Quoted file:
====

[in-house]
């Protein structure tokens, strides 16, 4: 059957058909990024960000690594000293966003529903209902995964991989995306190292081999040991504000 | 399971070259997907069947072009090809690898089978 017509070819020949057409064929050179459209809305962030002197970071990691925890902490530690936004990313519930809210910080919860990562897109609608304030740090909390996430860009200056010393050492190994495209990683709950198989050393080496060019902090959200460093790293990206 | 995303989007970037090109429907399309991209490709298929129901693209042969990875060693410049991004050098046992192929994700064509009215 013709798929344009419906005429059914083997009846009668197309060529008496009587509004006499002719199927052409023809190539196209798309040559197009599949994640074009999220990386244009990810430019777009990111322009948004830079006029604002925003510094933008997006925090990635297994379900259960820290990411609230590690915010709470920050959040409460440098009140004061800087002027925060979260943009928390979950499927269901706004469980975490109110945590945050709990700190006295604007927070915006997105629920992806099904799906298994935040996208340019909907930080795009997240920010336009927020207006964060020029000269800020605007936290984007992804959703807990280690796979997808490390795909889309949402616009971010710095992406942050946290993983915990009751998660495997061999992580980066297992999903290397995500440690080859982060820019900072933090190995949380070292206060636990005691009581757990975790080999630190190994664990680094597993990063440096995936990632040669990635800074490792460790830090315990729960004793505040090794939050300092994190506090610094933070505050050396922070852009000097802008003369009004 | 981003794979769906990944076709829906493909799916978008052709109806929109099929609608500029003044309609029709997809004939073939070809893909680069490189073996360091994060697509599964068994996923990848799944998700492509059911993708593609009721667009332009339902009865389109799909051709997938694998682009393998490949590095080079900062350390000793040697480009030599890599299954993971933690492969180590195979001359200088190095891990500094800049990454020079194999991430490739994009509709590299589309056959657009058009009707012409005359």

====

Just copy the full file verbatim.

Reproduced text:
[in-house]
């Protein structure tokens, strides 16, 4: 059957058909990024960000690594000293966003529903209902995964991989995306190292081999040991504000 | 399971070259997907069947072009090809690898089978 017509070819020949057409064929050179459209809305962030002197970071990691925890902490530690936004990313519930809210910080919860990562897109609608304030740090909390996430860009200056010393050492190994495209990683709950198989050393080496060019902090959200460093790293990206 | 995303989007970037090109429907399309991209490709298929129901693209042969990875060693410049991004050098046992192929994700064509009215 013709798929344009419906005429059914083997009846009668197309060529008496009587509004006499002719199927052409023809190539196209798309040559197009599949994640074009999220990386244009990810430019777009990111322009948004830079006029604002925003510094933008997006925090990635297994379900259960820290990411609230590690915010709470920050959040409460440098009140004061800087002027925060979260943009928390979950499927269901706004469980975490109110945590945050709990700190006295604007927070915006997105629920992806099904799906298994935040996208340019909907930080795009997240920010336009927020207006964060020029000269800020605007936290984007992804959703807990280690796979997808490390795909889309949402616009971010710095992406942050946290993983915990009751998660495997061999992580980066297992999903290397995500440690080859982060820019900072933090190995949380070292206060636990005691009581757990975790080999630190190994664990680094597993990063440096995936990632040669990635800074490792460790830090315990729960004793505040090794939050300092994190506090610094933070505050050396922070852009000097802008003369009004 | 981003794979769906990944076709829906493909799916978008052709109806929109099929609608500029003044309609029709997809004939073939070809893909680069490189073996360091994060697509599964068994996923990848799944998700492509059911993708593609009721667009332009339902009865389109799909051709997938694998682009393998490949590095080079900062350390000793040697480009030599890599299954993971933690492969180590195979001359200088190095891990500094800049990454020079194999991430490739994009509709590299589309056959657009058009009707012409005359």